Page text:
Archaeological monuments – which is to say immovable or movable monuments that are located or were located in the soil – face special problems above all in cities. In these conurbations of human interaction space is limited, interests are heterogeneous and the economic implications considerable. This has repercussions for the maintenance, upkeep and presentation of archaeological monuments.
Especially in the Rhineland, where many locations can look back on a long, continuous history – at their nucleus are often Roman settlements or defensive forts – archaeological and building monuments contribute to the formation of identity as witnesses of previous cultural history by creating a bridge into the past. That is why the cities of the Rhineland serve as the point of departure for analyses and studies by the working group. The focus is on Ancient Rome and the Early Middle Ages, but this area is not strictly delimited in chronological or geographic terms.
With archaeological monuments, the key issues largely revolve around the authenticity and integrity of these monuments in their respective environment and the possibility to directly experience these monuments. Archaeology as an interpretive science of material legacy offers a method that allows these legacies to communicate a message in an effective manner. Linking into this is the general question as to the manner in which emotional and rational qualities, historical dimensions and the reference framework of monuments can be communicated in the present-day environment. With their compact, dense buildings structure, cities present a special challenge here if only because the building environment generally does not match up with the monument and space is much more limited in urban as opposed to rural areas.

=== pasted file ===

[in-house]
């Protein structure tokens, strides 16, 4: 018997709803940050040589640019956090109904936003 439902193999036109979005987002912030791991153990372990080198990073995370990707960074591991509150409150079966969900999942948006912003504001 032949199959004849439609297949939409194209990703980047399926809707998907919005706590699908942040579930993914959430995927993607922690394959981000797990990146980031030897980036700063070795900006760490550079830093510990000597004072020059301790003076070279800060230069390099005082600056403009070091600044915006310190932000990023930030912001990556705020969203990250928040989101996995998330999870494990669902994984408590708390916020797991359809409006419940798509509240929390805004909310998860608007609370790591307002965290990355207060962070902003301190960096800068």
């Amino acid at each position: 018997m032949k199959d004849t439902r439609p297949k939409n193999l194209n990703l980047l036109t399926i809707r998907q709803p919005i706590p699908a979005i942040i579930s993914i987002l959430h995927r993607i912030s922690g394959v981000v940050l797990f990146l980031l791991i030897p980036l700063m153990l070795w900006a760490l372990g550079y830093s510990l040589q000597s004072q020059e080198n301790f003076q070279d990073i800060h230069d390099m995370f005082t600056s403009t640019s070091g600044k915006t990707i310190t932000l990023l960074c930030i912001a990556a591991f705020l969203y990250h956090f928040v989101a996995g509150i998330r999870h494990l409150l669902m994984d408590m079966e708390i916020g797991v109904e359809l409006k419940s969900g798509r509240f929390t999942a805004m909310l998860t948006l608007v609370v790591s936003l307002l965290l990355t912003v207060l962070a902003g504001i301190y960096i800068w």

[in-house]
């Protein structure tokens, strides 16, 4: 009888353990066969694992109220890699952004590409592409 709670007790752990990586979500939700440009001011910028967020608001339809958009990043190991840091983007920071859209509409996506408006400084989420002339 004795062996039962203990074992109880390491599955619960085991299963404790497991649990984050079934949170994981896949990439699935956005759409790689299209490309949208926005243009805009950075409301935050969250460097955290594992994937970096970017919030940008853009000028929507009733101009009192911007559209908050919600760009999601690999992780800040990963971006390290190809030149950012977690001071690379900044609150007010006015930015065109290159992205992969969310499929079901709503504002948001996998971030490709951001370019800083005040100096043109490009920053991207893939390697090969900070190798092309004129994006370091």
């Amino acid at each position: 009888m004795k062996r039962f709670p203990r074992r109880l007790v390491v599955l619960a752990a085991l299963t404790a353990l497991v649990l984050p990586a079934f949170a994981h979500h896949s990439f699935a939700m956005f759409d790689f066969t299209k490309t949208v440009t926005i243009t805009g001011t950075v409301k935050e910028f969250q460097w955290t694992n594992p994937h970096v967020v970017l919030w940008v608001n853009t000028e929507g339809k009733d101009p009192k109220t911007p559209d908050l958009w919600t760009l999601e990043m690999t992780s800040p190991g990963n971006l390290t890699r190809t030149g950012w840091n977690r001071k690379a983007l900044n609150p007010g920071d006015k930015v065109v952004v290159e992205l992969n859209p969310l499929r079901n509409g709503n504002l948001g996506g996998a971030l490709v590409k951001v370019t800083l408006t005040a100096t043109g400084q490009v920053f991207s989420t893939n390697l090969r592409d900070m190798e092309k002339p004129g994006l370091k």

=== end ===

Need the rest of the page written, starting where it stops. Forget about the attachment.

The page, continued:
Representatives from different disciplines (archaeology, archaeological monuments, building research and architecture) are engaged in an intense discussion under the auspices of the Fritz Thyssen Foundation about key questions and perspectives. The aim is to explore various aspects of archaeological memory and the prospects based on where the preservation of archaeological monuments is to be focused in the Rhineland and strategies developed for appropriate, long-term solutions to dealing with these. At the same time, the intent is also to strengthen the dialogue between the groups involved, i.e. representatives from the field of monument upkeep and care, various scientific disciplines, the political and administrative spheres and agencies in charge of urban development and planning.